Andy Pettitte showed everyone that at age 40, he still has the big-game ability to pitch in the playoffs. In two starts, Pettitte went 13.2 innings, allowed five runs on 14 hits, struck out 10 and had a 3.29 ERA.
In Game 1, he left the game down 2-0 after pitching seven solid innings and would have taken the loss if not for the ninth inning rally.
Hiroki Kuroda was very good as well. In two playoff starts, Kuroda went 16 innings, allowed five runs on 10 hits, struck out 14 and had a 2.81 ERA.
In Game 2, Kuroda went 7.2 innings and struck out 11 Tigers batters, but also left the game at 3-0. If not for a bad call by an umpire in the 8th inning, it would have been 1-0. Either way, Kuroda still got no run support.
Phil Hughes left Game 3 with his back stiffening up on him in the fourth inning. He went three innings, allowed one run on three hits, walked one and struck out three and got the loss.
CC Sabathia was having a great postseason up until Game 4. He was 2-0 with a 1.53 ERA before the game in Detroit.
The Yankees ace got roughed up in Game 4, allowing six runs on 11 hits and struck out three in the loss.
Even if Sabathia had decent stuff, the Yankees offense only mustered up one run, so he never had a chance to begin with in this game.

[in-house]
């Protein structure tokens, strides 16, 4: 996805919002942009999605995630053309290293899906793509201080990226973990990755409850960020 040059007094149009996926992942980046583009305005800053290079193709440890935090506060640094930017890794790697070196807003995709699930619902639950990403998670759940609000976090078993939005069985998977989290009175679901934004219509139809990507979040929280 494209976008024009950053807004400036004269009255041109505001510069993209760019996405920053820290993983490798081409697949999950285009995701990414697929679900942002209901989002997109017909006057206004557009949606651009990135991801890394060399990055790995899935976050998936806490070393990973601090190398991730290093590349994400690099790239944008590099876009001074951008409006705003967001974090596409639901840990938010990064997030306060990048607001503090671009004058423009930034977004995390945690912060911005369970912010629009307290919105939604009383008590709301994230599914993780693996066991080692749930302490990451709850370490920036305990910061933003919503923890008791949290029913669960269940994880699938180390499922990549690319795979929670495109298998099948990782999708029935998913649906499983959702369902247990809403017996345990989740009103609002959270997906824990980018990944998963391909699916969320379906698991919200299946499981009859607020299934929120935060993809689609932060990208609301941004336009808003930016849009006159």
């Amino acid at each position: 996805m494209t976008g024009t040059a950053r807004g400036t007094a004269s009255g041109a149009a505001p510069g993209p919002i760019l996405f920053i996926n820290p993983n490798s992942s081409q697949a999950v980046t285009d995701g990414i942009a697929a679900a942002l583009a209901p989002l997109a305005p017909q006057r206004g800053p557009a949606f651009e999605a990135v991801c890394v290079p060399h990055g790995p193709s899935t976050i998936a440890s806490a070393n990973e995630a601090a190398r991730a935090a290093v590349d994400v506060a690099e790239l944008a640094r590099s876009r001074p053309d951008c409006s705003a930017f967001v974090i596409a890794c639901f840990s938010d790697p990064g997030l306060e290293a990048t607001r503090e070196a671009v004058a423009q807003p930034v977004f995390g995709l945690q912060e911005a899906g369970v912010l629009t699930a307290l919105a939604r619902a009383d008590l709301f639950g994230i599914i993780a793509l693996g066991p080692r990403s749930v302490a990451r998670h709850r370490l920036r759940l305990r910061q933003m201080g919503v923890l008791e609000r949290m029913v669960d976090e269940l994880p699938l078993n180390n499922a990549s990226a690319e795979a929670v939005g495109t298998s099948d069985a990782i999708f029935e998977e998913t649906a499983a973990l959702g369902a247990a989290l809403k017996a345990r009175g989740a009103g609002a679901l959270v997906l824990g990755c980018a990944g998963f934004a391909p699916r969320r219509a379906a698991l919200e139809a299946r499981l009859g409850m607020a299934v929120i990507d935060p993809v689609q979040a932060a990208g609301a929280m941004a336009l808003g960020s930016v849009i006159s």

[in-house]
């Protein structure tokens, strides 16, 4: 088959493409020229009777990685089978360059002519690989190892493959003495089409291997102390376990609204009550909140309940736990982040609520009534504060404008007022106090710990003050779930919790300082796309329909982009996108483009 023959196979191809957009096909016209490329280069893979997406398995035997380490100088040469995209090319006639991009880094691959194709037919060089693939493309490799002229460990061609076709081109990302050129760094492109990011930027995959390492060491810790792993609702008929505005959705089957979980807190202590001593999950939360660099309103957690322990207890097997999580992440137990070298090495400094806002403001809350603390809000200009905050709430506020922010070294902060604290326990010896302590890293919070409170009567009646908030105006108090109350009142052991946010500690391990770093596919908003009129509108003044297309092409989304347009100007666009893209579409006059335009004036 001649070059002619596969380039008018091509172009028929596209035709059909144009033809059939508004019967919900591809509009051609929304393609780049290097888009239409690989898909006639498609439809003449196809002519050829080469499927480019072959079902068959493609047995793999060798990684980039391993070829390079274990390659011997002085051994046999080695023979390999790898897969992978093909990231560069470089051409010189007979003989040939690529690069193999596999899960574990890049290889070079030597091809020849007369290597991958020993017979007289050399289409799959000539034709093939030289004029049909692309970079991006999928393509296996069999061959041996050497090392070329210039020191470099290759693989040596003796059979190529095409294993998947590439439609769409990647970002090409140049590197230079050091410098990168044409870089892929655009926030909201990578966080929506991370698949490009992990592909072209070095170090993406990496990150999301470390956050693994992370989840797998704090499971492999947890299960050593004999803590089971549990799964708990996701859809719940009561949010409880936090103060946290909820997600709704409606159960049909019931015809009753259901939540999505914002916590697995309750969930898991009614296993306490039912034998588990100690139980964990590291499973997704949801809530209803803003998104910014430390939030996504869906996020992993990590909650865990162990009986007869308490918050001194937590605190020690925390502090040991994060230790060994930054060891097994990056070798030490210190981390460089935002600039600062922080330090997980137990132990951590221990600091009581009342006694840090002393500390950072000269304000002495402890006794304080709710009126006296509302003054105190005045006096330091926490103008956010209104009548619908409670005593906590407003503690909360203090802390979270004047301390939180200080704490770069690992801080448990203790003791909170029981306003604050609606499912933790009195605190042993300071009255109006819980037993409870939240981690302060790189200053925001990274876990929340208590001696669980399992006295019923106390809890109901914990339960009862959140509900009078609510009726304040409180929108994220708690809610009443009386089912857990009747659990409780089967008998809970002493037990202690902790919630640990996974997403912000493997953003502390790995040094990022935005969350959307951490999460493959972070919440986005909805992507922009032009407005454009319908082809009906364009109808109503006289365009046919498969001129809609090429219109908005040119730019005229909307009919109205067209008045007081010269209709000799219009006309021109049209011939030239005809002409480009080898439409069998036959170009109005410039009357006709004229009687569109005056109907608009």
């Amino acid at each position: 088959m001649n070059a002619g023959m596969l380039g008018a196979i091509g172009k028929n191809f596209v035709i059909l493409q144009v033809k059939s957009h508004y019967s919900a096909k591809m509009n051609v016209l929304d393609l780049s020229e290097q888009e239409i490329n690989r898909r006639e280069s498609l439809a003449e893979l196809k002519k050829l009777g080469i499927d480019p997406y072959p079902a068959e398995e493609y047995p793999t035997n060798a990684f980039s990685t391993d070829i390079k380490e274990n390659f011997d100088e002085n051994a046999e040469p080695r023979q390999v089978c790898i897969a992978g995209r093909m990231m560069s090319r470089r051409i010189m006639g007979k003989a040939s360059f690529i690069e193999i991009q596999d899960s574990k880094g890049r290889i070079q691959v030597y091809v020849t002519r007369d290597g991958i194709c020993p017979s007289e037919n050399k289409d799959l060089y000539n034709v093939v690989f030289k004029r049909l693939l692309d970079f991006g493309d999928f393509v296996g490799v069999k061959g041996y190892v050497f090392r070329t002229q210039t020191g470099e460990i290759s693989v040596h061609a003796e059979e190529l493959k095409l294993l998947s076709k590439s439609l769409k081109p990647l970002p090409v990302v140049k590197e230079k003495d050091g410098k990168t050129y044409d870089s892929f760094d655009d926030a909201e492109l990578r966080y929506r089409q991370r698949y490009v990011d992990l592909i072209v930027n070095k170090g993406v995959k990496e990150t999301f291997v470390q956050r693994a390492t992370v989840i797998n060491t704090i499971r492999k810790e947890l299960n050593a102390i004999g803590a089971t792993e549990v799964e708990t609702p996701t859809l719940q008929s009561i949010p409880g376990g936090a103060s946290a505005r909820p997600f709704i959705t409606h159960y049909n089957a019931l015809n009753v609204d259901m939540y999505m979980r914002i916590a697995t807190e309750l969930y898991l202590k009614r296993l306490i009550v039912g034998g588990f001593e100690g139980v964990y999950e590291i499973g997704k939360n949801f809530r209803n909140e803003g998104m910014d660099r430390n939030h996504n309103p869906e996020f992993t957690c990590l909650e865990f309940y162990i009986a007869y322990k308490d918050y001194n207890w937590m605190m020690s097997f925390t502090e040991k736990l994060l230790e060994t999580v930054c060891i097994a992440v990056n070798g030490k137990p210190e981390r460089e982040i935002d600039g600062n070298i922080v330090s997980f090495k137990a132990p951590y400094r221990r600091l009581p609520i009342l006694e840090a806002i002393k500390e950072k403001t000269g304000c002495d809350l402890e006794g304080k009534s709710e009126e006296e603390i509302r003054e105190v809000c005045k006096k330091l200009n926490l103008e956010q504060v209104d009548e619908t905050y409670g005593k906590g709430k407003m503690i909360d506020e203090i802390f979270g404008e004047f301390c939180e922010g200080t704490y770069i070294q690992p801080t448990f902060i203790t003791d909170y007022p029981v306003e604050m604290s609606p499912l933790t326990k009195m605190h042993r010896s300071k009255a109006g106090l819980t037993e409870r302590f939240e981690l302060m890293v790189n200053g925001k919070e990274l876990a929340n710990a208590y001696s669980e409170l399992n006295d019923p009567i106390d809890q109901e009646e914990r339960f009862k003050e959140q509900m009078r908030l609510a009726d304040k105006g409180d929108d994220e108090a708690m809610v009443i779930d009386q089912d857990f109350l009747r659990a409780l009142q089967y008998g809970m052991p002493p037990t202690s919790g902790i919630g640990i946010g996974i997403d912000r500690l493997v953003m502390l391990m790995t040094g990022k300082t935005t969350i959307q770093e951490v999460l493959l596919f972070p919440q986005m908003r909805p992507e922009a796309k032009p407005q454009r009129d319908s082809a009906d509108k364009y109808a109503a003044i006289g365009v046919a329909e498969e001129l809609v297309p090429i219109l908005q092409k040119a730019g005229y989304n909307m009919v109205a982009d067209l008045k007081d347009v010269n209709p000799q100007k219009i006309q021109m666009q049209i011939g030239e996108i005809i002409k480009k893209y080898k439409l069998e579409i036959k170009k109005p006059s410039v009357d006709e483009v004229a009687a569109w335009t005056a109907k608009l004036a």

The Yankees managed to score a total of six runs in four games in the ALCS against the Detroit Tigers.
One word can describe that effort: pathetic.
Nick Swisher ended up hitting .230 (3-for-13).
Robinson Cano ended up hitting .055 (1-for-18).
Mark Teixeira ended up hitting .200 (3-for-15).
Alex Rodriguez ended up hitting .111. (1-for-9, I'll get to him in a little bit.)
Raul Ibanez ended up hitting .230 (3-for-13).
Curtis Granderson ended up hitting .000 (0-for-11).
Russell Martin ended up hitting .142 (2-for-14).
Eric Chavez ended up hitting .000 (0-for-8).
13-for-101 between all of those hitters, which averages out to .128.
And that's why the Yankees only scored six runs and didn't win a single game in the ALCS.
Again, one word: pathetic.
Mark my words, Alex Rodriguez will not be a Yankee in 2013.
After his latest failed efforts in the 2012 playoffs, the Bombers and Brian Cashman will be looking to trade him.
If you ask me right now, I think he ends up getting dealt to the Miami Marlins and the Yankees pay for most of the rest of his five years and $114 million to play in south Florida.